KJIPUKTUK (Halifax) – When a bunch of millionaires came knocking with a proposal to build a football stadium, to a large extent with provincial and municipal tax money, Halifax city staff jumped into action.
A proposal was received in August 2019, and staff came back to Council with a report and recommendations in December. From very first inkling to tabling a full report on a very complex matter took staff three months.
Things don’t always move that fast.
On June 20, 2017, Councillor Lindell Smith moved, and Waye Mason seconded, that staff investigate and recommend a policy framework for the consideration of social economic benefit, employee compensation/living wage and environmental impacts in the procurement process and report back to Council.
In less formal language, Councillor Smith wanted to know if, how and when the city could demand that city contractors pay their workers a half decent wage, and consider working conditions and other social and environmental benefits when awarding contracts.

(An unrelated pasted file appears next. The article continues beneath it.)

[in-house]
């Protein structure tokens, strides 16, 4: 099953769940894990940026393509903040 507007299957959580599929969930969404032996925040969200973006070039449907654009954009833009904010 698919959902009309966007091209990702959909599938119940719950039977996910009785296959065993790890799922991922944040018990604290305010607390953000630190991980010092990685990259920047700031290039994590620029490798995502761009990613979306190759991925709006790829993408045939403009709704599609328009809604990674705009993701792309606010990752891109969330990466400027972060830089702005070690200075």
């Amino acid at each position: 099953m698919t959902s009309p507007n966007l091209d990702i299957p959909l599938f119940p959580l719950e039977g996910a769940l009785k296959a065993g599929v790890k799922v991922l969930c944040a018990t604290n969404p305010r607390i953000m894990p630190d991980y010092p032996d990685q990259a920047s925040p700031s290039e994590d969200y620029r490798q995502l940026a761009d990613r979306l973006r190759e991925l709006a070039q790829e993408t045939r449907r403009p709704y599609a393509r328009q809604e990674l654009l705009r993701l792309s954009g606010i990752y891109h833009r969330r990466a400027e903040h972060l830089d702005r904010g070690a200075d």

Earning a living wage means earning enough money to live in a safe and decent home, eat healthy food, buy clothes when you need them, and pay for childcare and transportation.
Most importantly, it means not constantly stressing out about how to pay for all of that. In 2018 he Canadian Centre for Policy Alternatives calculated a Halifax living wage to be $19 per hour.
A living wage matters an awful lot to workers making near minimum wages while their employers have profitable contracts with the city. I know these workers would consider it an urgent matter because you simply can’t live on a low wage in this city.
Well, it’s been 30 months and we’re still waiting for that report.
An interim report was tabled on April 16, 2019, almost two years after the original motion. There isn’t a whole lot in the report. Take a look and prove me wrong.
“It’s anticipated that a report on social policy will be coming to Community Planning and Economic Development Standing Committee in the coming months. Once the social policy has been approved at Regional Council, staff will be able to provide further direction and information regarding the application of a social lens for future procurements as requested by Regional Council, such as a living wage,” writes Maggie-Jane Spray, a senior communications advisor at the city.
As the Halifax Examiner’s Tim Bousquet established, during the 2016 elections quite a few candidates were supportive of the idea of a living wage for contracted workers, and quite a few of them ended up getting elected.
Bousquet asked a simple question, are you in favour of a living wage ordinance? By and large he got straight responses.
Somehow all that clarity and energy morphed into a policy framework, 30 months (and counting) in the making.
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